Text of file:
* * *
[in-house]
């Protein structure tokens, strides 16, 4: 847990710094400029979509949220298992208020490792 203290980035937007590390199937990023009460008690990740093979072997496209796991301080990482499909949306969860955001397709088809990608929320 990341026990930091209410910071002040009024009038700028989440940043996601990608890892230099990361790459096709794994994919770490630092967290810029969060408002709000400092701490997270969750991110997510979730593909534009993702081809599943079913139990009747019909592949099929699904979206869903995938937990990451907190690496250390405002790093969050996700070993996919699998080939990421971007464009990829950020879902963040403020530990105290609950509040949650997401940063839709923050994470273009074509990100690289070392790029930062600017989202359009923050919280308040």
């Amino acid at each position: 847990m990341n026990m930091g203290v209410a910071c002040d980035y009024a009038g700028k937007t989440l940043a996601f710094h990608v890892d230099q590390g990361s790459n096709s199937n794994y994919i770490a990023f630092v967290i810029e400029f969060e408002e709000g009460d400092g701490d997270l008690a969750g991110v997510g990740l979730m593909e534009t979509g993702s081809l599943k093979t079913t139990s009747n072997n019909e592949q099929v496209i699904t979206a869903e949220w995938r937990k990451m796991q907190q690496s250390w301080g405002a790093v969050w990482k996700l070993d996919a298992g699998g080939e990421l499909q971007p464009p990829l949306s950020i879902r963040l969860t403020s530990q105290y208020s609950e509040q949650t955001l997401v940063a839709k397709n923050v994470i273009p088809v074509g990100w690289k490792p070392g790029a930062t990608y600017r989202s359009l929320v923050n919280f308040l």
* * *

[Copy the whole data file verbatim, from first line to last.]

[in-house]
């Protein structure tokens, strides 16, 4: 847990710094400029979509949220298992208020490792 203290980035937007590390199937990023009460008690990740093979072997496209796991301080990482499909949306969860955001397709088809990608929320 990341026990930091209410910071002040009024009038700028989440940043996601990608890892230099990361790459096709794994994919770490630092967290810029969060408002709000400092701490997270969750991110997510979730593909534009993702081809599943079913139990009747019909592949099929699904979206869903995938937990990451907190690496250390405002790093969050996700070993996919699998080939990421971007464009990829950020879902963040403020530990105290609950509040949650997401940063839709923050994470273009074509990100690289070392790029930062600017989202359009923050919280308040």
């Amino acid at each position: 847990m990341n026990m930091g203290v209410a910071c002040d980035y009024a009038g700028k937007t989440l940043a996601f710094h990608v890892d230099q590390g990361s790459n096709s199937n794994y994919i770490a990023f630092v967290i810029e400029f969060e408002e709000g009460d400092g701490d997270l008690a969750g991110v997510g990740l979730m593909e534009t979509g993702s081809l599943k093979t079913t139990s009747n072997n019909e592949q099929v496209i699904t979206a869903e949220w995938r937990k990451m796991q907190q690496s250390w301080g405002a790093v969050w990482k996700l070993d996919a298992g699998g080939e990421l499909q971007p464009p990829l949306s950020i879902r963040l969860t403020s530990q105290y208020s609950e509040q949650t955001l997401v940063a839709k397709n923050v994470i273009p088809v074509g990100w690289k490792p070392g790029a930062t990608y600017r989202s359009l929320v923050n919280f308040l």